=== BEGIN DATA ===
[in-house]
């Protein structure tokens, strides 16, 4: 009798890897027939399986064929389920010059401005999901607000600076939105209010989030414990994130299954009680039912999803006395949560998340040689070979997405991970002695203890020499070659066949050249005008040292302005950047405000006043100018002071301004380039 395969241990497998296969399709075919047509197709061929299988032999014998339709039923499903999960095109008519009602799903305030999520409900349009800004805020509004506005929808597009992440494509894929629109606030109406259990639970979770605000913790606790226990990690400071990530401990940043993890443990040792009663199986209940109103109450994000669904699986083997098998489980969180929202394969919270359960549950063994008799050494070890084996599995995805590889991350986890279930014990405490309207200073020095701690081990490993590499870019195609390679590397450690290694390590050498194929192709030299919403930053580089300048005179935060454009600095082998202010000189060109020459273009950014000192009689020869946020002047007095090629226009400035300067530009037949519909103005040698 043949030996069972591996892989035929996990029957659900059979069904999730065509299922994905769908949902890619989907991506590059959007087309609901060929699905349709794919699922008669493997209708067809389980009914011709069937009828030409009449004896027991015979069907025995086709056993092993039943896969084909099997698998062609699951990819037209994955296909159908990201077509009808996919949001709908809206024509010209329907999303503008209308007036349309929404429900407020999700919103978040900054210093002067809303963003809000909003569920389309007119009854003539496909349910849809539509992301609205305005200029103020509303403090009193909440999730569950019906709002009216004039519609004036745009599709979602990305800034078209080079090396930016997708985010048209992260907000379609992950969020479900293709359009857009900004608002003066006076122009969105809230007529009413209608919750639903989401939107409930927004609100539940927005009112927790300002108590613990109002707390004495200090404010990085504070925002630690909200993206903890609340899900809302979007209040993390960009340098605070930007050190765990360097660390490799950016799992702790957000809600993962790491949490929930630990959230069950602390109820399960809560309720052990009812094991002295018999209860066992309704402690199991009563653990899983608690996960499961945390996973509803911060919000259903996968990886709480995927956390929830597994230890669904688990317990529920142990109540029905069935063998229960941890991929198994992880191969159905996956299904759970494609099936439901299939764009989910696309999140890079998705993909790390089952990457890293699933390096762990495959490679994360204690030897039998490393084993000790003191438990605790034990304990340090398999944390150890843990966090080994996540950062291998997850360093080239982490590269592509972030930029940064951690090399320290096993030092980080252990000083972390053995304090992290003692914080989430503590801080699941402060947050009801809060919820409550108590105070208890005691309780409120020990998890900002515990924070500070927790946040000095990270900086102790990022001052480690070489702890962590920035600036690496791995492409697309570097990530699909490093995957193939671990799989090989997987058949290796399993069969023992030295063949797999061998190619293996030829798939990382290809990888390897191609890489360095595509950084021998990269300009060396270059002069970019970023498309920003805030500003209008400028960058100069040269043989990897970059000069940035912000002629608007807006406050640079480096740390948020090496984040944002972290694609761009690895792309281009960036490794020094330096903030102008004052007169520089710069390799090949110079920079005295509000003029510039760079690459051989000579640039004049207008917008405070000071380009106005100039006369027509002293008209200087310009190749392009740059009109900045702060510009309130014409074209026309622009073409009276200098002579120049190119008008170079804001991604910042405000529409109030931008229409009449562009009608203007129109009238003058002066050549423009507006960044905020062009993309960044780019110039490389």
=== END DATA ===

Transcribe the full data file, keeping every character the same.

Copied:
[in-house]
């Protein structure tokens, strides 16, 4: 009798890897027939399986064929389920010059401005999901607000600076939105209010989030414990994130299954009680039912999803006395949560998340040689070979997405991970002695203890020499070659066949050249005008040292302005950047405000006043100018002071301004380039 395969241990497998296969399709075919047509197709061929299988032999014998339709039923499903999960095109008519009602799903305030999520409900349009800004805020509004506005929808597009992440494509894929629109606030109406259990639970979770605000913790606790226990990690400071990530401990940043993890443990040792009663199986209940109103109450994000669904699986083997098998489980969180929202394969919270359960549950063994008799050494070890084996599995995805590889991350986890279930014990405490309207200073020095701690081990490993590499870019195609390679590397450690290694390590050498194929192709030299919403930053580089300048005179935060454009600095082998202010000189060109020459273009950014000192009689020869946020002047007095090629226009400035300067530009037949519909103005040698 043949030996069972591996892989035929996990029957659900059979069904999730065509299922994905769908949902890619989907991506590059959007087309609901060929699905349709794919699922008669493997209708067809389980009914011709069937009828030409009449004896027991015979069907025995086709056993092993039943896969084909099997698998062609699951990819037209994955296909159908990201077509009808996919949001709908809206024509010209329907999303503008209308007036349309929404429900407020999700919103978040900054210093002067809303963003809000909003569920389309007119009854003539496909349910849809539509992301609205305005200029103020509303403090009193909440999730569950019906709002009216004039519609004036745009599709979602990305800034078209080079090396930016997708985010048209992260907000379609992950969020479900293709359009857009900004608002003066006076122009969105809230007529009413209608919750639903989401939107409930927004609100539940927005009112927790300002108590613990109002707390004495200090404010990085504070925002630690909200993206903890609340899900809302979007209040993390960009340098605070930007050190765990360097660390490799950016799992702790957000809600993962790491949490929930630990959230069950602390109820399960809560309720052990009812094991002295018999209860066992309704402690199991009563653990899983608690996960499961945390996973509803911060919000259903996968990886709480995927956390929830597994230890669904688990317990529920142990109540029905069935063998229960941890991929198994992880191969159905996956299904759970494609099936439901299939764009989910696309999140890079998705993909790390089952990457890293699933390096762990495959490679994360204690030897039998490393084993000790003191438990605790034990304990340090398999944390150890843990966090080994996540950062291998997850360093080239982490590269592509972030930029940064951690090399320290096993030092980080252990000083972390053995304090992290003692914080989430503590801080699941402060947050009801809060919820409550108590105070208890005691309780409120020990998890900002515990924070500070927790946040000095990270900086102790990022001052480690070489702890962590920035600036690496791995492409697309570097990530699909490093995957193939671990799989090989997987058949290796399993069969023992030295063949797999061998190619293996030829798939990382290809990888390897191609890489360095595509950084021998990269300009060396270059002069970019970023498309920003805030500003209008400028960058100069040269043989990897970059000069940035912000002629608007807006406050640079480096740390948020090496984040944002972290694609761009690895792309281009960036490794020094330096903030102008004052007169520089710069390799090949110079920079005295509000003029510039760079690459051989000579640039004049207008917008405070000071380009106005100039006369027509002293008209200087310009190749392009740059009109900045702060510009309130014409074209026309622009073409009276200098002579120049190119008008170079804001991604910042405000529409109030931008229409009449562009009608203007129109009238003058002066050549423009507006960044905020062009993309960044780019110039490389």